The rapidly climbing number of those affected with AD includes a growing population of aging military veterans affected who may have an added risk for the disease as a consequence of traumatic brain injury, posttraumatic stress disorder, and/or service-related injuries.
The paragraph above was cut and pasted from the article the link below will take you to. (2014)
“Caring for an Alzheimer’s patient is a situation that can utterly consume the lives and well-being of the people giving care, just as the disorder consumes its victims.” » Leeza Gibbons
she came out on U.S.Highway 70 to tell me she was a caregiver for her mom, and that she, as the caregiver, was struggling some. She had not heard of the Alzheimer’s Association, so she took one of my cards and agreed to give me some feed back.
A couple of months later she phoned me to say she made the call, listened, heard something she liked and had already attended two support group meetings. The last time we chatted she is still involved with the Alzheimer’s Association.
This happened in 2013 while I was crossing America.
I can’t remember where this was, but it was there, over 3000 foot of bridge, no space for Wilson. We wondered what we would do, how will we safely get across it, but it soon came to me. I realized that all the time standing there wondering, that not even one vehicle had passed.
We started walking and made it to the other side, no cars, no trucks, nothing. Those were some kinda good times, oh my gosh, they were.
My hope for anyone reading this, is that one day you come upon this bridge, and you get to cross it.
In 2015, I drove to Goffs, California, drove just inside the Mojave National Preserve, parked the car, and jogged about ten miles, on Lanfair Rd. It was beautiful there and the weather was mild.
Several years before that I traveled many miles, at night, as a lone backpacker in Georgia, Tennessee and North Carolina. Alone, maybe because not many really want to be out there walking around at night.
Until recently, when my mind would drift to places I want to return to, it would be the Mojave, hands down.
Now, not so sure anymore, the night stuff is beautiful, and very exhilarating, ah, but the desert is so peaceful, quiet.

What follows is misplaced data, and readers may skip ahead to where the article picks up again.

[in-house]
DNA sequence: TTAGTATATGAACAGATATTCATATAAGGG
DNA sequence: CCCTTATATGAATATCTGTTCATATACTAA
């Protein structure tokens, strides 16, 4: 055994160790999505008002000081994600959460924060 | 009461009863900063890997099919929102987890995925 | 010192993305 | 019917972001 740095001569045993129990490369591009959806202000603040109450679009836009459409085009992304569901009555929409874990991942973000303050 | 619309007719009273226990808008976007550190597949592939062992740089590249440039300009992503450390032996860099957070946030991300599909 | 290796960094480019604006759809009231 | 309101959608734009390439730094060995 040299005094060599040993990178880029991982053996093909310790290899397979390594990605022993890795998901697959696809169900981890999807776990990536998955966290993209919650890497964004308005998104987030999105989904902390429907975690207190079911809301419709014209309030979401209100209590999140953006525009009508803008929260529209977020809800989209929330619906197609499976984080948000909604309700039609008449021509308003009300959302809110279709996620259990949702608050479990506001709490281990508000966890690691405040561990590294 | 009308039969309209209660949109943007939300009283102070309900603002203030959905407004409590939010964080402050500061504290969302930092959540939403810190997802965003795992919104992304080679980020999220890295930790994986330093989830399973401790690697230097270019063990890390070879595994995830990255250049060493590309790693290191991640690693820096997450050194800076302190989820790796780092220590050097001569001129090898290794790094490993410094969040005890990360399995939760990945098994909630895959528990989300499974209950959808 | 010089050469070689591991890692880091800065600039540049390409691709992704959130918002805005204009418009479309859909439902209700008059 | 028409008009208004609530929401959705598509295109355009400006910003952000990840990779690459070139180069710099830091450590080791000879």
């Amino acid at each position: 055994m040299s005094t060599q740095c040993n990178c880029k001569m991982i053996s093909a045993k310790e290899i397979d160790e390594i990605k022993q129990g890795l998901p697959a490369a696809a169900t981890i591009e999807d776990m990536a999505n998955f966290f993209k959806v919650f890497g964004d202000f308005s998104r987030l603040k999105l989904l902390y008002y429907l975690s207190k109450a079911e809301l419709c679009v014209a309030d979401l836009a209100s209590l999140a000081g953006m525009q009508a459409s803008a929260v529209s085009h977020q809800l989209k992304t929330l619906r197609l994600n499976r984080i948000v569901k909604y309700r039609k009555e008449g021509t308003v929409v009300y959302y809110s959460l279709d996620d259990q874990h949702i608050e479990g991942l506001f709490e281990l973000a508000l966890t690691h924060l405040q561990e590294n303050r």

My own experience exposed me to how awesome it can feel, to set a life changing goal, and achieve it.
In 2001 I purchased this book, did what it said, and lost 100 pounds in eleven months.
I purchased several, gave them away and saw success come to others. This one arrived today, mom dated it for me. This one will remain in my possession.
Failed clinical trials and the continued lack of money for research leaves me with a feeling of pessimism. Bill and Melinda Gates getting involved is big to me, as they announced they are going to help scientists examine other theories. The longitudinal study in Columbia is exciting because they feel certain that everyone in the study will get alzheimer’s. The NIH is setting aside some money for new scientists, with fresh ideas. Thoughts of those things brings a feeling of optimism.
Hearing success stories from caregivers, accounts of them adapting, reading about laws being passed that may help them, and reading about the growth of support groups, memory cafes and more community involvement brings optimism.
Reading that our nation, as a whole, is eating healthier and exercising more is great news. That’s talk about prevention right there, good talk.
A lot of progress has been made in many areas. Necessity, sometimes, can be the mother of invention.
Posted in Alzheimer's, Caregiving, Inspiration, Prevention, Research, Treatment
Tagged Across The Land, Alzheimer's Association, alzheimers research, Bill Gates, Jack Fussell, NIH
At “Across the Land” I have spent a lot of my time giving out the Alzheimer’s Association 24/7 Helpline phone number. It’s been given out on cards, bracelets, media and word of mouth. Something, right at the beginning, convinced me that is where I could make a big impact, and that was, and still is, important.
I was able to begin “giving back” because my children were on their own and doing well. I’ve curtailed my activities from time to time because mom has needed my help, so I do what I can, when I can.
I began the “Across the Land” project because I believe it’s important to be a part of helping society with difficult situations. It’s good being able to do something that’s both impactful and interesting, and I will continue on, as I can.
Milestones are important to celebrate. Psychologist tell me it’s part of what keeps us human beings going. It works for me.
One extra pound of body weight increases the pressure placed on your hips by 6 pounds and on your knees by 3 pounds. No wonder #osteoarthritis is more common in people who are obese! Plus, fat cells produce #inflammatory cytokines, chemicals that boost pain & #inflammation.
and his dad Marched from Key West Florida to Blaine Washington, over 4,300 miles. They climbed in a Jeep that contained his mom, brother and sister, and rode to the Santa Monica Pier in Southern California, approximately 1,300 miles. Noah became part of the support group, among other things, and watched his dad pedal eastward, heading to Tybee Island Georgia, the Atlantic Ocean.
On their way, they stopped and spent time with mom and I. We all spoke of many things, had a meal together, they rested one night here, and headed east on the world famous Dixie Overland Highway, U.S.Highway 80.
At one point, during the visit, Noah noticed my wall map, with push pins in it, and he begin asking questions about the different colored pins, the states, the miles. He even called me a legend. Noah has Type 1 diabetes, yeah, you read it right, Type 1 diabetes. He had just finished Marching over 4,300 miles, he shared stroller pushing duties with his dad. Noah is a Legend and a Great Example.
This picture was taken almost a year ago when Noah and his family were heading to Blaine, Washington.